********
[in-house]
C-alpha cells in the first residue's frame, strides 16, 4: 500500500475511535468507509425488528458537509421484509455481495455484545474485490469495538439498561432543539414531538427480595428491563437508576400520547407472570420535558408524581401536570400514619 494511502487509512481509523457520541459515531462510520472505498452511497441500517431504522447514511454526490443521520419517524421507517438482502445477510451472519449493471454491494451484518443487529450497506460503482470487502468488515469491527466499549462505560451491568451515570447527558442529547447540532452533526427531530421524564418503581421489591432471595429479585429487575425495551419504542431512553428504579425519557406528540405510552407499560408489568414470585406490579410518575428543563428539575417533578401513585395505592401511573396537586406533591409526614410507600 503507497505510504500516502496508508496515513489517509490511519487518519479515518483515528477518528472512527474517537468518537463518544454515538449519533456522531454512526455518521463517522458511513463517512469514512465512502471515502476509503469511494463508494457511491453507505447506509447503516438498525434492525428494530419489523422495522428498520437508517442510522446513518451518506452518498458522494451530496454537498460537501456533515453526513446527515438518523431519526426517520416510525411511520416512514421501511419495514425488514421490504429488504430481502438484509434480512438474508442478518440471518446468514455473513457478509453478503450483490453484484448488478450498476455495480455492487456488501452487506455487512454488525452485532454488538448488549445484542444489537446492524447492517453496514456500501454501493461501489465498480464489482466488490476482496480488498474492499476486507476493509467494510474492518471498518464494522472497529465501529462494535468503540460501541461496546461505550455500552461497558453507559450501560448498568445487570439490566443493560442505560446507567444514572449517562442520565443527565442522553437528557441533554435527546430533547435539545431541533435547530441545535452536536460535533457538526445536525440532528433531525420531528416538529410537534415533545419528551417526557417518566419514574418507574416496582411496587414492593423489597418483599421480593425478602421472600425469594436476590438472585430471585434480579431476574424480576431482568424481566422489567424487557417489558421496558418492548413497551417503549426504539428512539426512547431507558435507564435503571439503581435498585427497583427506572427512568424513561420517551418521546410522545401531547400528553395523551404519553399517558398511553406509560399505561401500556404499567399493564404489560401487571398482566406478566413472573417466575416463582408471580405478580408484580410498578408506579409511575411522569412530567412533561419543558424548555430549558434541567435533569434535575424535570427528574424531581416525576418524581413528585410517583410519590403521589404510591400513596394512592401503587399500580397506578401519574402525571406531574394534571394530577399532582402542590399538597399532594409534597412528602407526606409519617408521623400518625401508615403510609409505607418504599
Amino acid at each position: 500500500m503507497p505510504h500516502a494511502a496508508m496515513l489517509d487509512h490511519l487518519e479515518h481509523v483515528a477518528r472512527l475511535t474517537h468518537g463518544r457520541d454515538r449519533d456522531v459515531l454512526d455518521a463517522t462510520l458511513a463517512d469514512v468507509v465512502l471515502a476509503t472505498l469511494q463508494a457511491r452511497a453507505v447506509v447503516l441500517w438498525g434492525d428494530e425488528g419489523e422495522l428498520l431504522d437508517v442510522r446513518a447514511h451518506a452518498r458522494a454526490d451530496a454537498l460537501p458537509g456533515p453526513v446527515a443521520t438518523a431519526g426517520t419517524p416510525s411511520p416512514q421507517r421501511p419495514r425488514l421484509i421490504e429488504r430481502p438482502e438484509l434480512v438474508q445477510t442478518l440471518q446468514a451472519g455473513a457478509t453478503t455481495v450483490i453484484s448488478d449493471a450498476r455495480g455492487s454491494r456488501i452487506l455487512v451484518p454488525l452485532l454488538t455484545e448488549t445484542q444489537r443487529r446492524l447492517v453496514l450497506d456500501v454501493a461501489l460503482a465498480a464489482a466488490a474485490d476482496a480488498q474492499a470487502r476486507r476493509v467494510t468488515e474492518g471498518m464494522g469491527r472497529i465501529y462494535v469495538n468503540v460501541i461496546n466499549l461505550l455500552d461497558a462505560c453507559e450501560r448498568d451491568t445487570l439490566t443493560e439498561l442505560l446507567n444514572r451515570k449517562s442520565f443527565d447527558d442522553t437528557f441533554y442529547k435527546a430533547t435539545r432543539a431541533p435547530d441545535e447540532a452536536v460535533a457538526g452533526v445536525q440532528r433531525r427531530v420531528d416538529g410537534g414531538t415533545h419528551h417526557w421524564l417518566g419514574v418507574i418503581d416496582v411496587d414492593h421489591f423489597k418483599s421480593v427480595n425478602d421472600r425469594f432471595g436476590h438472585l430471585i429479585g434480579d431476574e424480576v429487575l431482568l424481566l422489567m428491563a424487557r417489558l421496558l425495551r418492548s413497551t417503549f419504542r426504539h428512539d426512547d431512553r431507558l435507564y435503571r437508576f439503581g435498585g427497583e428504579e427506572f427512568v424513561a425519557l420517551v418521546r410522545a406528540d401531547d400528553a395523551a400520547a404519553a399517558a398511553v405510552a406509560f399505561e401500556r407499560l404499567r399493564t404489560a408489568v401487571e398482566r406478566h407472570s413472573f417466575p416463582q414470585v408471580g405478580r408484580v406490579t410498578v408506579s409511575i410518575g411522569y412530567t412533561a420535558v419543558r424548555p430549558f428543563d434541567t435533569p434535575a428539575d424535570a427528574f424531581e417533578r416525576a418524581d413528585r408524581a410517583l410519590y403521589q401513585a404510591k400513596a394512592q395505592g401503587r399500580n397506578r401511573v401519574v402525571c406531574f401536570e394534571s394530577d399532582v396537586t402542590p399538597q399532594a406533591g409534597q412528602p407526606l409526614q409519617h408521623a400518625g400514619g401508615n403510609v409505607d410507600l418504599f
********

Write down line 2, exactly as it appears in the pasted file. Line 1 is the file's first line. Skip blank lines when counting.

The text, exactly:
C-alpha cells in the first residue's frame, strides 16, 4: 500500500475511535468507509425488528458537509421484509455481495455484545474485490469495538439498561432543539414531538427480595428491563437508576400520547407472570420535558408524581401536570400514619 494511502487509512481509523457520541459515531462510520472505498452511497441500517431504522447514511454526490443521520419517524421507517438482502445477510451472519449493471454491494451484518443487529450497506460503482470487502468488515469491527466499549462505560451491568451515570447527558442529547447540532452533526427531530421524564418503581421489591432471595429479585429487575425495551419504542431512553428504579425519557406528540405510552407499560408489568414470585406490579410518575428543563428539575417533578401513585395505592401511573396537586406533591409526614410507600 503507497505510504500516502496508508496515513489517509490511519487518519479515518483515528477518528472512527474517537468518537463518544454515538449519533456522531454512526455518521463517522458511513463517512469514512465512502471515502476509503469511494463508494457511491453507505447506509447503516438498525434492525428494530419489523422495522428498520437508517442510522446513518451518506452518498458522494451530496454537498460537501456533515453526513446527515438518523431519526426517520416510525411511520416512514421501511419495514425488514421490504429488504430481502438484509434480512438474508442478518440471518446468514455473513457478509453478503450483490453484484448488478450498476455495480455492487456488501452487506455487512454488525452485532454488538448488549445484542444489537446492524447492517453496514456500501454501493461501489465498480464489482466488490476482496480488498474492499476486507476493509467494510474492518471498518464494522472497529465501529462494535468503540460501541461496546461505550455500552461497558453507559450501560448498568445487570439490566443493560442505560446507567444514572449517562442520565443527565442522553437528557441533554435527546430533547435539545431541533435547530441545535452536536460535533457538526445536525440532528433531525420531528416538529410537534415533545419528551417526557417518566419514574418507574416496582411496587414492593423489597418483599421480593425478602421472600425469594436476590438472585430471585434480579431476574424480576431482568424481566422489567424487557417489558421496558418492548413497551417503549426504539428512539426512547431507558435507564435503571439503581435498585427497583427506572427512568424513561420517551418521546410522545401531547400528553395523551404519553399517558398511553406509560399505561401500556404499567399493564404489560401487571398482566406478566413472573417466575416463582408471580405478580408484580410498578408506579409511575411522569412530567412533561419543558424548555430549558434541567435533569434535575424535570427528574424531581416525576418524581413528585410517583410519590403521589404510591400513596394512592401503587399500580397506578401519574402525571406531574394534571394530577399532582402542590399538597399532594409534597412528602407526606409519617408521623400518625401508615403510609409505607418504599